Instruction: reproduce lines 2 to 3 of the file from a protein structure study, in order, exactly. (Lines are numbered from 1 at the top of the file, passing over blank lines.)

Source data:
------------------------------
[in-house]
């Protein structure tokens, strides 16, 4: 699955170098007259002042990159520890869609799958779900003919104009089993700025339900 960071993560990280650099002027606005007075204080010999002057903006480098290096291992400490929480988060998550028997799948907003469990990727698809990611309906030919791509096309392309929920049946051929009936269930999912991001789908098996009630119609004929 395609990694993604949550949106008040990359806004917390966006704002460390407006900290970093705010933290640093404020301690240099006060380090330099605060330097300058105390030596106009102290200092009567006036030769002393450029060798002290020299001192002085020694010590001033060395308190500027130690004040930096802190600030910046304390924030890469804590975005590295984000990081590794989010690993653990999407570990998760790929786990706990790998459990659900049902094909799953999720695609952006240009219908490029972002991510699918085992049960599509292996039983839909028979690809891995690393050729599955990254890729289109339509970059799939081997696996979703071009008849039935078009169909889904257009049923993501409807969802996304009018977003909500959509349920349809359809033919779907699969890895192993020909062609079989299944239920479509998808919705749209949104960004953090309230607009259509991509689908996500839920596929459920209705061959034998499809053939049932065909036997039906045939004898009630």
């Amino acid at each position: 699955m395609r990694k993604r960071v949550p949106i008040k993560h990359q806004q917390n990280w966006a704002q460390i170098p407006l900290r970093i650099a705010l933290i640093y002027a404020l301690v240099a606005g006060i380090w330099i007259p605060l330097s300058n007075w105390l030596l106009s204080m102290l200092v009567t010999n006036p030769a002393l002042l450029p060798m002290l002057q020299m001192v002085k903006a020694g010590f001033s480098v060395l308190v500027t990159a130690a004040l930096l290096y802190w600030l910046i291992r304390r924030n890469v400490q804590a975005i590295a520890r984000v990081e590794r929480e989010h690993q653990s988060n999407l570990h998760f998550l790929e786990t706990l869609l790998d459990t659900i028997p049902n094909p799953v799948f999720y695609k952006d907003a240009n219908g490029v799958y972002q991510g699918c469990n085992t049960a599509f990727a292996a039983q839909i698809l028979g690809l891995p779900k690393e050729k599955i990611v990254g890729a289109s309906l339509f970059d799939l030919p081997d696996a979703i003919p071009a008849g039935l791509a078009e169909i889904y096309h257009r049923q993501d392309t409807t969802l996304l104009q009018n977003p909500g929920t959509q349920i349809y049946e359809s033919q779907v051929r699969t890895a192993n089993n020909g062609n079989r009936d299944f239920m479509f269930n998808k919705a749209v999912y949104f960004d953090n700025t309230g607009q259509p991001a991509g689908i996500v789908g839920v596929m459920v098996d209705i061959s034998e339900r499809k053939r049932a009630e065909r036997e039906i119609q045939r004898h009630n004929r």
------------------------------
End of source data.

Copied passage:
């Protein structure tokens, strides 16, 4: 699955170098007259002042990159520890869609799958779900003919104009089993700025339900 960071993560990280650099002027606005007075204080010999002057903006480098290096291992400490929480988060998550028997799948907003469990990727698809990611309906030919791509096309392309929920049946051929009936269930999912991001789908098996009630119609004929 395609990694993604949550949106008040990359806004917390966006704002460390407006900290970093705010933290640093404020301690240099006060380090330099605060330097300058105390030596106009102290200092009567006036030769002393450029060798002290020299001192002085020694010590001033060395308190500027130690004040930096802190600030910046304390924030890469804590975005590295984000990081590794989010690993653990999407570990998760790929786990706990790998459990659900049902094909799953999720695609952006240009219908490029972002991510699918085992049960599509292996039983839909028979690809891995690393050729599955990254890729289109339509970059799939081997696996979703071009008849039935078009169909889904257009049923993501409807969802996304009018977003909500959509349920349809359809033919779907699969890895192993020909062609079989299944239920479509998808919705749209949104960004953090309230607009259509991509689908996500839920596929459920209705061959034998499809053939049932065909036997039906045939004898009630």
């Amino acid at each position: 699955m395609r990694k993604r960071v949550p949106i008040k993560h990359q806004q917390n990280w966006a704002q460390i170098p407006l900290r970093i650099a705010l933290i640093y002027a404020l301690v240099a606005g006060i380090w330099i007259p605060l330097s300058n007075w105390l030596l106009s204080m102290l200092v009567t010999n006036p030769a002393l002042l450029p060798m002290l002057q020299m001192v002085k903006a020694g010590f001033s480098v060395l308190v500027t990159a130690a004040l930096l290096y802190w600030l910046i291992r304390r924030n890469v400490q804590a975005i590295a520890r984000v990081e590794r929480e989010h690993q653990s988060n999407l570990h998760f998550l790929e786990t706990l869609l790998d459990t659900i028997p049902n094909p799953v799948f999720y695609k952006d907003a240009n219908g490029v799958y972002q991510g699918c469990n085992t049960a599509f990727a292996a039983q839909i698809l028979g690809l891995p779900k690393e050729k599955i990611v990254g890729a289109s309906l339509f970059d799939l030919p081997d696996a979703i003919p071009a008849g039935l791509a078009e169909i889904y096309h257009r049923q993501d392309t409807t969802l996304l104009q009018n977003p909500g929920t959509q349920i349809y049946e359809s033919q779907v051929r699969t890895a192993n089993n020909g062609n079989r009936d299944f239920m479509f269930n998808k919705a749209v999912y949104f960004d953090n700025t309230g607009q259509p991001a991509g689908i996500v789908g839920v596929m459920v098996d209705i061959s034998e339900r499809k053939r049932a009630e065909r036997e039906i119609q045939r004898h009630n004929r």